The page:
What Is Pressure?
Lane pressure and map pressure are possibly the most overlooked tools for high-level play in League of Legends. Without establishing lane pressure or map pressure, the majority of impressive plays made or objectives taken in professional play or high elo games would not be possible. As an example, imagine a regular game of soccer, except the players aren’t allowed to kick the ball. They could still score with enough effort, but it becomes a tall task. However, that example given is a large simplification; here’s a more concrete definition of pressure.
The concept of lane or map pressure can be applied for almost any advantage, whether created or existing. These pressure advantages can come from either a team as a whole or singular player, examples of this include getting a favorable trade in lane, being on the favorable side of a champion matchup, having your side lanes pushed when setting up for an objective, or having a strong split push presence. Having some sort of pressure is essential for gaining larger advantages like a favorable fight or epic monster kill.
Example of Pressure Being Perfectly Used
Take this example of a moment in game 1 of the series between SKT and the ROX Tigers in the Season Six World Championship semifinals: Faker is able to land a very well-executed combo onto Kuro, completely chunking his health. Even though Faker doesn’t get the kill, this achieves multiple significant things for SKT. First, Wolf on Zyra immediately takes action with completely covering ROX’s bot side jungle with vision, allowing SKT to easily track Peanut and thus creating an easy setup for the upcoming Infernal Dragon.
The next thing it does is allow Bengi to move freely through ROX’s top side jungle, forcing Peanut out of any farm whatsoever and forcing him to recall as Olaf will almost always beat Elise in a one versus one, and since Kuro got chunked, he’s not able to help Peanut. Peanut is forced to recall, leaving Smeb with teammates on the top side of the map, creating a three versus one scenario. That same presence of Olaf in ROX’s top side jungle allows Trundle to push up top lane, forcing Smeb to make the decision between obtaining the gold and XP from the pushed wave and in doing so being pinned to his tower, or to stop Bengi from stealing Peanut’s farm. Due to all of this pressure on the topside, Faker is able to get a free first tower with no one to stop him, as well as a later kill for Duke when ROX attempt to clear out the bot side vision that was established earlier by Wolf.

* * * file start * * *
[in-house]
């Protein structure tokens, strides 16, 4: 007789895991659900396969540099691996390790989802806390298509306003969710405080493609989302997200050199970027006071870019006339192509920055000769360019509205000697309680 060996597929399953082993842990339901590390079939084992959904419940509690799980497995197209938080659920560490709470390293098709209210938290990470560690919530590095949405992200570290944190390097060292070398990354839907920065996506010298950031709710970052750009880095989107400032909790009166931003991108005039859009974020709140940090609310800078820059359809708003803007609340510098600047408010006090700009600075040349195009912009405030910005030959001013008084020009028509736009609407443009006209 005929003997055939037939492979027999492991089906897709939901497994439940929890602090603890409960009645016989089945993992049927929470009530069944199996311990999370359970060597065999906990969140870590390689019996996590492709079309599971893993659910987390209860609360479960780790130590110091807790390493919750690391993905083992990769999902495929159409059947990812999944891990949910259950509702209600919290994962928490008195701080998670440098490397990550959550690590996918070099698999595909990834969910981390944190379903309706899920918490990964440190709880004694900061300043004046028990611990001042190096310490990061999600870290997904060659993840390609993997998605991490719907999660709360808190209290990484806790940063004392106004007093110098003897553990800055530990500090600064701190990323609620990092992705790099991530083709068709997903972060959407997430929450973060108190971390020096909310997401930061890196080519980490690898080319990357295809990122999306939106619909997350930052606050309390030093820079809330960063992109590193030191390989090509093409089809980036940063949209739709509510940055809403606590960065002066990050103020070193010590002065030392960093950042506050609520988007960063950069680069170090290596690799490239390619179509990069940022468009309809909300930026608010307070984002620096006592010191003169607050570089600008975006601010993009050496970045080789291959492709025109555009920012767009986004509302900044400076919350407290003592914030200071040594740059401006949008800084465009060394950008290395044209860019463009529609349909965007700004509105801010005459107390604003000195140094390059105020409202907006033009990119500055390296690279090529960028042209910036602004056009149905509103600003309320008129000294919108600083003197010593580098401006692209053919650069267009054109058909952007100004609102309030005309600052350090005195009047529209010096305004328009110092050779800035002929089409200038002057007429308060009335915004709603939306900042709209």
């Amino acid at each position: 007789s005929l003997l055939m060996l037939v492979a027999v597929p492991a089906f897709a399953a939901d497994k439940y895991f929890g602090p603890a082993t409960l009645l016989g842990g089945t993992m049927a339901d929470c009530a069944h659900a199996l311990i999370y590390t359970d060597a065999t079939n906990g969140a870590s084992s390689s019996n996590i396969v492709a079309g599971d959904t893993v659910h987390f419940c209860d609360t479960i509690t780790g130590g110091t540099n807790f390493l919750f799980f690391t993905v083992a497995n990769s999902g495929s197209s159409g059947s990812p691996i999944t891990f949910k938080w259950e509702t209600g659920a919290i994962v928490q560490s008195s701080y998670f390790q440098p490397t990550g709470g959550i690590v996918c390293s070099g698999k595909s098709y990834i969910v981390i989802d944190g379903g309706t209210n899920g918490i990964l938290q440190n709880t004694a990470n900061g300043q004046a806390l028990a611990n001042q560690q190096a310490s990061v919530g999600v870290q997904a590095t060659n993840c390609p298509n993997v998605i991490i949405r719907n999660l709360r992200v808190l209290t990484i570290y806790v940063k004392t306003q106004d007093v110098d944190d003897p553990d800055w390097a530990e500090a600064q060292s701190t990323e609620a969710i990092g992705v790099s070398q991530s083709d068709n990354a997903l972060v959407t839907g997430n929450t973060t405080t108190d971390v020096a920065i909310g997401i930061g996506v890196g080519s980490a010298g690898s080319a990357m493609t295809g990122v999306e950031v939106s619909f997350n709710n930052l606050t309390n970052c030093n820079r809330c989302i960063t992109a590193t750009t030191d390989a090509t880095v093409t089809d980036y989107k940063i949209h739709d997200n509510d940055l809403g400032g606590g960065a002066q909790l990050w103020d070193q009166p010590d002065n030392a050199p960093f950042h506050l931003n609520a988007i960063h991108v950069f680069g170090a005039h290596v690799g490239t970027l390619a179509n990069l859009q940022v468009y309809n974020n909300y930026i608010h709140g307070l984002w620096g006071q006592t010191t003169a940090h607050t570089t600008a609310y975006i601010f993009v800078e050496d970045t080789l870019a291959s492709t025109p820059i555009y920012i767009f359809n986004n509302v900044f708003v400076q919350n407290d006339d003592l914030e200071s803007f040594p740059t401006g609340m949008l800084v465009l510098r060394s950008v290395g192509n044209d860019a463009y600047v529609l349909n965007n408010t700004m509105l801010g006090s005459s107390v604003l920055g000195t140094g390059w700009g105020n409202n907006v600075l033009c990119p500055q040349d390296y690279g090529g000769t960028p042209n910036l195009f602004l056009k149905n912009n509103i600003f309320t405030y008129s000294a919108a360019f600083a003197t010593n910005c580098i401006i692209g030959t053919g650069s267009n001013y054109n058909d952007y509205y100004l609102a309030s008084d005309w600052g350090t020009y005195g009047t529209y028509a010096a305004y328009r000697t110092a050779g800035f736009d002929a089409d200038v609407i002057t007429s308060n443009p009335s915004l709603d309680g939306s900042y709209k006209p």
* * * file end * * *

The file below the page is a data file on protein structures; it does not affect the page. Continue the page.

That is three large advantages gained for SKT: Bengi stealing two major camps from Peanut, SKT getting vision in ROX’s entire bot side jungle, and the first tower for Faker. AND a kill for SKT for the cherry on top. All of this is resulting from one positive trade for Faker in the mid lane. Moments like this truly demonstrate how the pressure of one small-seeming play can be taken miles by world-class teams such as old SKT.
How This Applies to You
You may ask, “How does something as complex as that play into my solo queue games?” I’m glad you asked. While a series of plays and responses such as the ones made by SKT in their game against ROX will almost definitely not happen in the unorganized fiesta that solo queue is, there are smaller things that solo queue players can do to utilize pressure to help you gain that sweet, sweet LP. Here are a few examples of things that you as a solo queue player can do to gain advantages through creating pressure in your games:
- Pick winning lane matchups
If you’re comfortable on a variety of champions, and if your opposing laner or jungler has already picked, then a great way to create inherent pressure is by picking a champion that is known to do well into the opposing one. There are multiple ways that a winning matchup creates pressure; things such as absorbing jungle pressure or being able to consistently push in your lane, allowing you to be the first to respond to a fight near your lane. Some instances of good matchups would be an early game assassin like Zed or Leblanc into an immobile scaling mage like Twisted Fate or Cassiopeia.